The mood at the Site C dam protest camp is somber tonight, after a judge ordered the campers to move.
That’s according to Ken Boon, who will see his farmland flooded, says he intends to honour the injunction.
While the enforcement order takes effect at midnight Boon, who was among the protesters named in an injunction filed by BC Hydro, says local authorities indicate there will be some leeway.
“They realized the difficulties with logistics here and it’s going to take a number of days for everything to be closed up here.”
Boon says that’s despite the fact that police have the legal authority to move in on the protest camp at midnight.
“We’ve been in talks with them and they know we are here and it is going to take some time to pack this all up.”
Ruling favours Hydro
Earlier today, a ruling came down that demonstrators have no right to obstruct the hydroelectric project, which has regulatory approval from both the federal and provincial governments.
A BC Supreme court judge says protestors who are trying to hold up work on the Site C dam have to pack up and leave.
The judge sided with BC Hydro and granted an injunction, saying the protest camp has to disappear and great financial harm can be done if the protests are allowed to continue.
Grand Chief Stewart Phillip, president of the Union of BC Indian Chiefs, told CKNW last week that opposition to the injunction will continue.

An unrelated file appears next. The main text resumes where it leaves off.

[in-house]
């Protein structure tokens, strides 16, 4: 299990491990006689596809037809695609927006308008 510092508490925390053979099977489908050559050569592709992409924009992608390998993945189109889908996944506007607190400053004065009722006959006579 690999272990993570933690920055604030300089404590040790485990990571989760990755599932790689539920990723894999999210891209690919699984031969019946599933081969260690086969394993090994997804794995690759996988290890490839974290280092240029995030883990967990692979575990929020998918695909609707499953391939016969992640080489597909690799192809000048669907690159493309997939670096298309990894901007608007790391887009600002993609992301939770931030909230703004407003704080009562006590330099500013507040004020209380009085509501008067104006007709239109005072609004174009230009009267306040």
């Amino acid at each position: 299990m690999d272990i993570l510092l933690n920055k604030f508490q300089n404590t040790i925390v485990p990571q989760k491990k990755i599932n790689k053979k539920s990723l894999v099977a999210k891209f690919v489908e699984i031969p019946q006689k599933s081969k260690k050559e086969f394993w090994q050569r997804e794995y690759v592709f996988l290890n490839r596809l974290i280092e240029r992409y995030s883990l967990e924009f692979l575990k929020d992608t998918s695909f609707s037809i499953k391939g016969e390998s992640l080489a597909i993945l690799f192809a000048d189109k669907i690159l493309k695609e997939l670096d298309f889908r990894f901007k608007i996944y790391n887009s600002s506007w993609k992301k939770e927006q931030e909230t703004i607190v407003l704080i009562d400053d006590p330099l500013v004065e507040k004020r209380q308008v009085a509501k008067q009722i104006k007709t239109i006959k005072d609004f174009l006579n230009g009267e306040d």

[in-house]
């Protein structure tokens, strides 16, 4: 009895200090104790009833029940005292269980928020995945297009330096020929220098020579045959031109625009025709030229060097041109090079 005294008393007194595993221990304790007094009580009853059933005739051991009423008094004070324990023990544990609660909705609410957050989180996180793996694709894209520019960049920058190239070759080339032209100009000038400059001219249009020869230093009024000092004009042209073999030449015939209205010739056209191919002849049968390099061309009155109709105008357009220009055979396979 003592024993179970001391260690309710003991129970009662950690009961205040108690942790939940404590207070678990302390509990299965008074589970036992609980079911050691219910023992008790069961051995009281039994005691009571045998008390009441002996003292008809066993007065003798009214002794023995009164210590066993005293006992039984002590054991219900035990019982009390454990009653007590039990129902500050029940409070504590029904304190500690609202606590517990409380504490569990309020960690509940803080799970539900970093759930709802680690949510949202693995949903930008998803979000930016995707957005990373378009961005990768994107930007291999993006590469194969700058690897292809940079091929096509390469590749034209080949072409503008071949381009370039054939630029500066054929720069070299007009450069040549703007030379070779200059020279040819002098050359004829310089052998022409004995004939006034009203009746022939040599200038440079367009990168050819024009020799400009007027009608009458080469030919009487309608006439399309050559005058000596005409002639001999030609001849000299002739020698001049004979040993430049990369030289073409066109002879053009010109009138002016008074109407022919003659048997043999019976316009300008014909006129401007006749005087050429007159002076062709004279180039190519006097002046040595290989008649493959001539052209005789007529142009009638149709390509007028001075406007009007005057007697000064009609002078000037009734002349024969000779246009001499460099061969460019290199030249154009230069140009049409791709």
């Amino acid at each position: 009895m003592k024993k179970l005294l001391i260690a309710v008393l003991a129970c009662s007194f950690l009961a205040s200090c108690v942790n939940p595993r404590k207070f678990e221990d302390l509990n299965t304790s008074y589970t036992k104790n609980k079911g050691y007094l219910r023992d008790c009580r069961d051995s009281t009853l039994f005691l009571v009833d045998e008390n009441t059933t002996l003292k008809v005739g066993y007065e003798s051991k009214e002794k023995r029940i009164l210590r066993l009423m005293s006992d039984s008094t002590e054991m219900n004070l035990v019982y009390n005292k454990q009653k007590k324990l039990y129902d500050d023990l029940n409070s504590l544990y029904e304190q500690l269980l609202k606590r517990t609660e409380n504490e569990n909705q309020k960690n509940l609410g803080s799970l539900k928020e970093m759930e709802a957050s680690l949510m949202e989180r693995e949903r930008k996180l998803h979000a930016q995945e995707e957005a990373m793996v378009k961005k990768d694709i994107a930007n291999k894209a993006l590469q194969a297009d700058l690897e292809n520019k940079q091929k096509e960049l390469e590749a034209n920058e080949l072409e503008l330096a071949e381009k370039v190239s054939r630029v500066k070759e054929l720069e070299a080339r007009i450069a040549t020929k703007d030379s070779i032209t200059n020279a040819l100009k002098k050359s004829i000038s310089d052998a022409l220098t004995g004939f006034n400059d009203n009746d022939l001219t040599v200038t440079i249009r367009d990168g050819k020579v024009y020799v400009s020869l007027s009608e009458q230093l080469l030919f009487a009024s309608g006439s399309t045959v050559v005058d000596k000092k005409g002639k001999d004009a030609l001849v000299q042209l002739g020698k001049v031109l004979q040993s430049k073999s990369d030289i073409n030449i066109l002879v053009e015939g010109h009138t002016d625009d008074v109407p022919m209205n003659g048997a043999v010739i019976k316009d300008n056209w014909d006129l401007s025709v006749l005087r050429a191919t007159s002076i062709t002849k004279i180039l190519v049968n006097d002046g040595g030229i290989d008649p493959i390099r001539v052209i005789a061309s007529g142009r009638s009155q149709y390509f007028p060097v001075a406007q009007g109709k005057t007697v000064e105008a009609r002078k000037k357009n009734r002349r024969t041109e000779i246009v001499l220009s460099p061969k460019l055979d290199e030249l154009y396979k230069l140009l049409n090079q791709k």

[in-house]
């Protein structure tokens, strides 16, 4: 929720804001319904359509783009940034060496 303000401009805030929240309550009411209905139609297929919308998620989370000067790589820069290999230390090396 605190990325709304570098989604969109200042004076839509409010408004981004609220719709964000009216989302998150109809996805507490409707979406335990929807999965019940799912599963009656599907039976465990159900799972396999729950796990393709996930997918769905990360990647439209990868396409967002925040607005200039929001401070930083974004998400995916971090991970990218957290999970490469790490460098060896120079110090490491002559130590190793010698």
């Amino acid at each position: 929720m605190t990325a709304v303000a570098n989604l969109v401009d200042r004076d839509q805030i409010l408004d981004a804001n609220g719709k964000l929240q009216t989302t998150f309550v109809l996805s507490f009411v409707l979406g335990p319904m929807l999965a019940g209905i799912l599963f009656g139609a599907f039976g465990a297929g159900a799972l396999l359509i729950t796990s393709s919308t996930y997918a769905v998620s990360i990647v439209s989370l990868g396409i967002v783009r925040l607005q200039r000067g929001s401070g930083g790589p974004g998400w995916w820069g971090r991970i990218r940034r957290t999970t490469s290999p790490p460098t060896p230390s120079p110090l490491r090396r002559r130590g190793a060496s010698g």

But speaking after the court case this morning, Chief Philip said the injunction will be honoured.
“Again we are supporting Treaty 8 stewards of the land. There’s going to some very emotional decisions and discussions taking place.”
Protester Sspokesperson Yvonne Tupper said they will abide by the injunction, but says they will take time to process the decision.
“The time to record it and document it was not even given, so I’m trying to process it myself right now.”
Energy Minister applauds
Bill Bennett says some people oppose the project and they do have the right to protest it..
“But the fact of the matter is that in Canada when you get a legal permit from the federal government and legal permits from the province of British Columbia and you have gone through a period of due diligence lasting seven or eight years you don’t have the right as somebody who disagrees to actually stop the project.”
Bennett says his hope is the RCMP will find a way to clear out the camp and any protester that refuses to leave in a way that keeps everyone safe.
“As a politician I am not going to provide my free advice to the RCMP or anybody else in terms of how do you do this? How do you deal with a situation like this? I think the RCMP are trained to deal with a circumstance like this. I hope that this can be done in a way where everybody stays safe.”
He says with the camp cleared away the building can resume keeping the Site-C dam on time and on budget.
BC Hydro’s chief is also welcoming the judge’s ruling.
But president and CEO Jessica McDonald says BC Hydro respects different points of view of the controversial project …
“But in terms of anybody deciding to locate in and on the construction site that safety is our first concern.”
Protestors argued the the proposed dam will flood traditional hunting and fishing lands.
The Injunction takes effect midnight tonight.
The dam will flood 5,550 hectares of land, or the equivalent of 13.7 Stanley Parks: